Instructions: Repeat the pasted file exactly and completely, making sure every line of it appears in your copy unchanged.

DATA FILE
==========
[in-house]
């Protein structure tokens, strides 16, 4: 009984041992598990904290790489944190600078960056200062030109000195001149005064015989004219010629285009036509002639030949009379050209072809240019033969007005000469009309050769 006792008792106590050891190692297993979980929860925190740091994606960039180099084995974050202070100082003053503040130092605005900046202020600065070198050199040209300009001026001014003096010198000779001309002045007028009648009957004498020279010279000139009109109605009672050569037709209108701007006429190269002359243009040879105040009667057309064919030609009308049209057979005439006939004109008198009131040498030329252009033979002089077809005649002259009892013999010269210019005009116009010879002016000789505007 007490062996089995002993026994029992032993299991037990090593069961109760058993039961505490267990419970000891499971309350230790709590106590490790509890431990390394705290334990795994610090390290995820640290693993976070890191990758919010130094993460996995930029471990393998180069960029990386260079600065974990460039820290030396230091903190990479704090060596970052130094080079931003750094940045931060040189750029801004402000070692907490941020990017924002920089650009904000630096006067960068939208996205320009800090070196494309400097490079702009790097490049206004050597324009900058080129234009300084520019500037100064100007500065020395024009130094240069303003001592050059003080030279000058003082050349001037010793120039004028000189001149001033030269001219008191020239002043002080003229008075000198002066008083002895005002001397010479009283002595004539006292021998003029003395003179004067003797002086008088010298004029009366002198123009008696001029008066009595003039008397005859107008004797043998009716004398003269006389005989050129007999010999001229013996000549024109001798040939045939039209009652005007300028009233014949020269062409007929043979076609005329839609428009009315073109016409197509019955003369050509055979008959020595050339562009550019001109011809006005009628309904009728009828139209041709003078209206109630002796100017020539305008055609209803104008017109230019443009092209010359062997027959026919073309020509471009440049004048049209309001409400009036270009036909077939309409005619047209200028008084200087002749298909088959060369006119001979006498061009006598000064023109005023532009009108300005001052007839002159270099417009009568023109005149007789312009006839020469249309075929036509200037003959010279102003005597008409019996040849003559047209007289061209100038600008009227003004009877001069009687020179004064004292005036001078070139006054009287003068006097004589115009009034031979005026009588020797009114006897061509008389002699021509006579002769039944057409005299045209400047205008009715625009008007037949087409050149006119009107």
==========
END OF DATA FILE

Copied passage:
[in-house]
């Protein structure tokens, strides 16, 4: 009984041992598990904290790489944190600078960056200062030109000195001149005064015989004219010629285009036509002639030949009379050209072809240019033969007005000469009309050769 006792008792106590050891190692297993979980929860925190740091994606960039180099084995974050202070100082003053503040130092605005900046202020600065070198050199040209300009001026001014003096010198000779001309002045007028009648009957004498020279010279000139009109109605009672050569037709209108701007006429190269002359243009040879105040009667057309064919030609009308049209057979005439006939004109008198009131040498030329252009033979002089077809005649002259009892013999010269210019005009116009010879002016000789505007 007490062996089995002993026994029992032993299991037990090593069961109760058993039961505490267990419970000891499971309350230790709590106590490790509890431990390394705290334990795994610090390290995820640290693993976070890191990758919010130094993460996995930029471990393998180069960029990386260079600065974990460039820290030396230091903190990479704090060596970052130094080079931003750094940045931060040189750029801004402000070692907490941020990017924002920089650009904000630096006067960068939208996205320009800090070196494309400097490079702009790097490049206004050597324009900058080129234009300084520019500037100064100007500065020395024009130094240069303003001592050059003080030279000058003082050349001037010793120039004028000189001149001033030269001219008191020239002043002080003229008075000198002066008083002895005002001397010479009283002595004539006292021998003029003395003179004067003797002086008088010298004029009366002198123009008696001029008066009595003039008397005859107008004797043998009716004398003269006389005989050129007999010999001229013996000549024109001798040939045939039209009652005007300028009233014949020269062409007929043979076609005329839609428009009315073109016409197509019955003369050509055979008959020595050339562009550019001109011809006005009628309904009728009828139209041709003078209206109630002796100017020539305008055609209803104008017109230019443009092209010359062997027959026919073309020509471009440049004048049209309001409400009036270009036909077939309409005619047209200028008084200087002749298909088959060369006119001979006498061009006598000064023109005023532009009108300005001052007839002159270099417009009568023109005149007789312009006839020469249309075929036509200037003959010279102003005597008409019996040849003559047209007289061209100038600008009227003004009877001069009687020179004064004292005036001078070139006054009287003068006097004589115009009034031979005026009588020797009114006897061509008389002699021509006579002769039944057409005299045209400047205008009715625009008007037949087409050149006119009107």